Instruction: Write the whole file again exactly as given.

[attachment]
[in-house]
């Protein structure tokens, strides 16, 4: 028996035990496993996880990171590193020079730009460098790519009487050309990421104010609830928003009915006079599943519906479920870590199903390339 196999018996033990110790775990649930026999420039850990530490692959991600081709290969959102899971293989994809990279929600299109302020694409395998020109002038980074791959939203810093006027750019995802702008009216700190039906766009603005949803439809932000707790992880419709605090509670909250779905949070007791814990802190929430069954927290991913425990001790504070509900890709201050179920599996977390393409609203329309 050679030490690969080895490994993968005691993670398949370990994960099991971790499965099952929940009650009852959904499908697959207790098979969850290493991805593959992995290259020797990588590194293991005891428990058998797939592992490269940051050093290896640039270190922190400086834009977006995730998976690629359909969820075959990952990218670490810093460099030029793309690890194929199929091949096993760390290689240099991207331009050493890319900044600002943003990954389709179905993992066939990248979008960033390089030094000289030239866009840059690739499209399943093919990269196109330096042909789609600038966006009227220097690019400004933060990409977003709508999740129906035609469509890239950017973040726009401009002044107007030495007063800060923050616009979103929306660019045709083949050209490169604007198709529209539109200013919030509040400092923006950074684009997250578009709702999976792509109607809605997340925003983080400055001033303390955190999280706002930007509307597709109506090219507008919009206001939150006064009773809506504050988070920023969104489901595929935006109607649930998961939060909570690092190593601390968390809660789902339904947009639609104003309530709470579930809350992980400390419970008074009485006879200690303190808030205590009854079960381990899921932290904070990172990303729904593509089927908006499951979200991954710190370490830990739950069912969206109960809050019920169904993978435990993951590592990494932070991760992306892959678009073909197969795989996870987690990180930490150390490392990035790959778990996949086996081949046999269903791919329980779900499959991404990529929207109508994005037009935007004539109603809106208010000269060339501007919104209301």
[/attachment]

[in-house]
């Protein structure tokens, strides 16, 4: 028996035990496993996880990171590193020079730009460098790519009487050309990421104010609830928003009915006079599943519906479920870590199903390339 196999018996033990110790775990649930026999420039850990530490692959991600081709290969959102899971293989994809990279929600299109302020694409395998020109002038980074791959939203810093006027750019995802702008009216700190039906766009603005949803439809932000707790992880419709605090509670909250779905949070007791814990802190929430069954927290991913425990001790504070509900890709201050179920599996977390393409609203329309 050679030490690969080895490994993968005691993670398949370990994960099991971790499965099952929940009650009852959904499908697959207790098979969850290493991805593959992995290259020797990588590194293991005891428990058998797939592992490269940051050093290896640039270190922190400086834009977006995730998976690629359909969820075959990952990218670490810093460099030029793309690890194929199929091949096993760390290689240099991207331009050493890319900044600002943003990954389709179905993992066939990248979008960033390089030094000289030239866009840059690739499209399943093919990269196109330096042909789609600038966006009227220097690019400004933060990409977003709508999740129906035609469509890239950017973040726009401009002044107007030495007063800060923050616009979103929306660019045709083949050209490169604007198709529209539109200013919030509040400092923006950074684009997250578009709702999976792509109607809605997340925003983080400055001033303390955190999280706002930007509307597709109506090219507008919009206001939150006064009773809506504050988070920023969104489901595929935006109607649930998961939060909570690092190593601390968390809660789902339904947009639609104003309530709470579930809350992980400390419970008074009485006879200690303190808030205590009854079960381990899921932290904070990172990303729904593509089927908006499951979200991954710190370490830990739950069912969206109960809050019920169904993978435990993951590592990494932070991760992306892959678009073909197969795989996870987690990180930490150390490392990035790959778990996949086996081949046999269903791919329980779900499959991404990529929207109508994005037009935007004539109603809106208010000269060339501007919104209301």